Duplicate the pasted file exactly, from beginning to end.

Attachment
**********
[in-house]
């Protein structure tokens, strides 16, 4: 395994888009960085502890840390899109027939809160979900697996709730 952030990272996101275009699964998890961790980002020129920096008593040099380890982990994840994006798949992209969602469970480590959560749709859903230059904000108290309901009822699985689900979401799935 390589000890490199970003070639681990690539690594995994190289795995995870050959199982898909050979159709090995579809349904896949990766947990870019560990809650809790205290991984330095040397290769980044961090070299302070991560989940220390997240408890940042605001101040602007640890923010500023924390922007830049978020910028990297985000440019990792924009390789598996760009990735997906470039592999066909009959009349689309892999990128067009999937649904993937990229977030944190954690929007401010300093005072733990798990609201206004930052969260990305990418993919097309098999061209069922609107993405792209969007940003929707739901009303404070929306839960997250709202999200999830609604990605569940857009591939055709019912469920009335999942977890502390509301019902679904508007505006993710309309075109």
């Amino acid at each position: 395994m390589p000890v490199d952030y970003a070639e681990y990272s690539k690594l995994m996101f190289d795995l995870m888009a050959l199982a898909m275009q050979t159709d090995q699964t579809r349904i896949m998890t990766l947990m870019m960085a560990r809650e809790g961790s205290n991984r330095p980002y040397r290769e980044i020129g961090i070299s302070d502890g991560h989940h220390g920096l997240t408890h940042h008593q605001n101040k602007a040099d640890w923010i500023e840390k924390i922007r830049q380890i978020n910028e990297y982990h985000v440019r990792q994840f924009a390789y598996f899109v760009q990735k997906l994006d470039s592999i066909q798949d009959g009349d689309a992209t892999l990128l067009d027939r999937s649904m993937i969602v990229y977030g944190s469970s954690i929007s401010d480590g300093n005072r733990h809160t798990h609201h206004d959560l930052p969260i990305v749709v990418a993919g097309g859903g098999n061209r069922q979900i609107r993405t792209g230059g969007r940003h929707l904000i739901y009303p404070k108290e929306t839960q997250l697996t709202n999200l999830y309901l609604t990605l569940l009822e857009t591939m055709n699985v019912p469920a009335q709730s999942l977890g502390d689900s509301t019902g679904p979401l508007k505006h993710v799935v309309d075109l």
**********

[in-house]
């Protein structure tokens, strides 16, 4: 395994888009960085502890840390899109027939809160979900697996709730 952030990272996101275009699964998890961790980002020129920096008593040099380890982990994840994006798949992209969602469970480590959560749709859903230059904000108290309901009822699985689900979401799935 390589000890490199970003070639681990690539690594995994190289795995995870050959199982898909050979159709090995579809349904896949990766947990870019560990809650809790205290991984330095040397290769980044961090070299302070991560989940220390997240408890940042605001101040602007640890923010500023924390922007830049978020910028990297985000440019990792924009390789598996760009990735997906470039592999066909009959009349689309892999990128067009999937649904993937990229977030944190954690929007401010300093005072733990798990609201206004930052969260990305990418993919097309098999061209069922609107993405792209969007940003929707739901009303404070929306839960997250709202999200999830609604990605569940857009591939055709019912469920009335999942977890502390509301019902679904508007505006993710309309075109």
């Amino acid at each position: 395994m390589p000890v490199d952030y970003a070639e681990y990272s690539k690594l995994m996101f190289d795995l995870m888009a050959l199982a898909m275009q050979t159709d090995q699964t579809r349904i896949m998890t990766l947990m870019m960085a560990r809650e809790g961790s205290n991984r330095p980002y040397r290769e980044i020129g961090i070299s302070d502890g991560h989940h220390g920096l997240t408890h940042h008593q605001n101040k602007a040099d640890w923010i500023e840390k924390i922007r830049q380890i978020n910028e990297y982990h985000v440019r990792q994840f924009a390789y598996f899109v760009q990735k997906l994006d470039s592999i066909q798949d009959g009349d689309a992209t892999l990128l067009d027939r999937s649904m993937i969602v990229y977030g944190s469970s954690i929007s401010d480590g300093n005072r733990h809160t798990h609201h206004d959560l930052p969260i990305v749709v990418a993919g097309g859903g098999n061209r069922q979900i609107r993405t792209g230059g969007r940003h929707l904000i739901y009303p404070k108290e929306t839960q997250l697996t709202n999200l999830y309901l609604t990605l569940l009822e857009t591939m055709n699985v019912p469920a009335q709730s999942l977890g502390d689900s509301t019902g679904p979401l508007k505006h993710v799935v309309d075109l």